Food has been hitting the headlines in the past week or so warning us of shortages in various vegetables – particularly courgettes, iceberg lettuce and peppers – with subsequent jumps in the price of such produce and even rationing by some supermarkets. This example, albeit modest in my book, highlights the fragility of our food supply chains by providing yet another demonstration of how extreme weather events – in this case snow in southern Spain – can impact the supply of food stuffs we take for granted.
While, personally, I embrace the wealth British-grown seasonal vegetables at this time of year (much preferring kale and celeriac over iceberg lettuce) – the fact that we have such a wide choice of food available to us is a privilege. Potentially much more serious are the recent reports from the Global Rust Reference Centre that a highly virulent variant of wheat stem rust, that emerged in Sicily last year, could spread to the rest of Europe, threatening both durum and bread wheat. I have previously written about the danger that fungal pathogens pose to our food supplies and this example further highlights these vulnerabilities and the importance of research to help combat these threats – such as that being carried out by the Norwich Rust Group.
In relation to this, and related to my forward look at the year ahead for BBSRC, colleagues and I have been actively involved in the Industrial Strategy Challenge Fund engagement workshops, organised by the Knowledge Transfer Network on behalf of all seven research councils and Innovate UK. I welcomed attendees to the Cardiff workshop and listened with great interest to the roundtable discussions on topics as diverse as manufacturing, materials, healthcare, robotics and transformative digital technologies. Of course I was a particularly interested observer of the discussion of the ‘Bioscience and Biotechnology’ challenge theme. The attendees considering this challenge were drawn from businesses across the sector and so it was illuminating that the two key challenges this group identified were, first, to develop a sustainable and resilient food system and, second, to be the world leader in the Bioeconomy by 2030 – both of which resonate strongly with BBSRC strategic priorities. Obviously this was only one workshop out of eight and there is much work now to be done to synthesise all of the outputs from this consultation to inform initial investments.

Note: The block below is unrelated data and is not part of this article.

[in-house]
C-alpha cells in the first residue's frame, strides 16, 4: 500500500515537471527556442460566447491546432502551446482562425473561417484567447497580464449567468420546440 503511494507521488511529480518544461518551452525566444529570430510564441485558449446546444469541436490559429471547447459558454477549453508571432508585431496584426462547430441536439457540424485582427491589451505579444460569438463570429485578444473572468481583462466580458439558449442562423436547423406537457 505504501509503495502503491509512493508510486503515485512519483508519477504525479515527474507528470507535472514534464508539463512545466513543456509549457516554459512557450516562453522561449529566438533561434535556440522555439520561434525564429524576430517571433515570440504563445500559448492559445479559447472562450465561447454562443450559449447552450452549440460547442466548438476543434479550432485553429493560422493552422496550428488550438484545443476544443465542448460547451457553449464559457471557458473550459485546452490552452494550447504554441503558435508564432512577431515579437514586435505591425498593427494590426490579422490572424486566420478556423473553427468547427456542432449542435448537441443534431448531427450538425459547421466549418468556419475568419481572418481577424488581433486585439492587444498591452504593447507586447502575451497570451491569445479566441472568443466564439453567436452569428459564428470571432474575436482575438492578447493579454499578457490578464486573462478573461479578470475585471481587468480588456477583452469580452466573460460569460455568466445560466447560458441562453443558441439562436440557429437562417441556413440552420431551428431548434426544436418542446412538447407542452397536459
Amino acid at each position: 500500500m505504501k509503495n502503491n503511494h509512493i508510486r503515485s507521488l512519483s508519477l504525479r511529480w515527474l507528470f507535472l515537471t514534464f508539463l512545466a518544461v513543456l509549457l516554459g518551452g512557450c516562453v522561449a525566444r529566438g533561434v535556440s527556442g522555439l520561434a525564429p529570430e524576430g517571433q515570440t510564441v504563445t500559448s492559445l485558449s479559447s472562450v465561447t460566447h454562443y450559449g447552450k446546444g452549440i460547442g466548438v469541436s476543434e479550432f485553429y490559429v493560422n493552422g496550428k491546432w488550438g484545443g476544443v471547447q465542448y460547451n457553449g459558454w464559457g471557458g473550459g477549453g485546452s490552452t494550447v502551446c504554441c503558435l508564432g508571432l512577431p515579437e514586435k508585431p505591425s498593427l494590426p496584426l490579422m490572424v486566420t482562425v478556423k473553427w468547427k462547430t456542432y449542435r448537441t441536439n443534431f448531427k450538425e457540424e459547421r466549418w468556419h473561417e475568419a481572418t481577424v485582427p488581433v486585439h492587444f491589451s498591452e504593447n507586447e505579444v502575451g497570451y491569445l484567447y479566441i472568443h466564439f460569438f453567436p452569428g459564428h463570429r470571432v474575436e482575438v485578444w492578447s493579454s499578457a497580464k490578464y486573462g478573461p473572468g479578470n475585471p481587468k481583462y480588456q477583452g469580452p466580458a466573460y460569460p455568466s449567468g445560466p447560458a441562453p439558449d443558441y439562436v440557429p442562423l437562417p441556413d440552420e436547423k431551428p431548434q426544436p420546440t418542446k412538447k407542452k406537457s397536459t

Last week brought the very welcome announcement of the appointment of Professor Sir Mark Walport as the first Chief Executive of UK Research and Innovation. Sir Mark is well known to many of us in his role as Government Chief Scientific Adviser and prior to that as Director of the Wellcome Trust. BBSRC colleagues and I worked closely with Sir Mark during the initial phases the UK Animal and Plant Health project, which led to publication of both a capability review (PDF) and high level science strategy (PDF) and which resulted in establishing the UK Animal and Plant Health Partnership. We look forward to working with Sir Mark in the coming weeks and months to ensure we capture the opportunities that formation of UKRI offers research and innovation in the UK.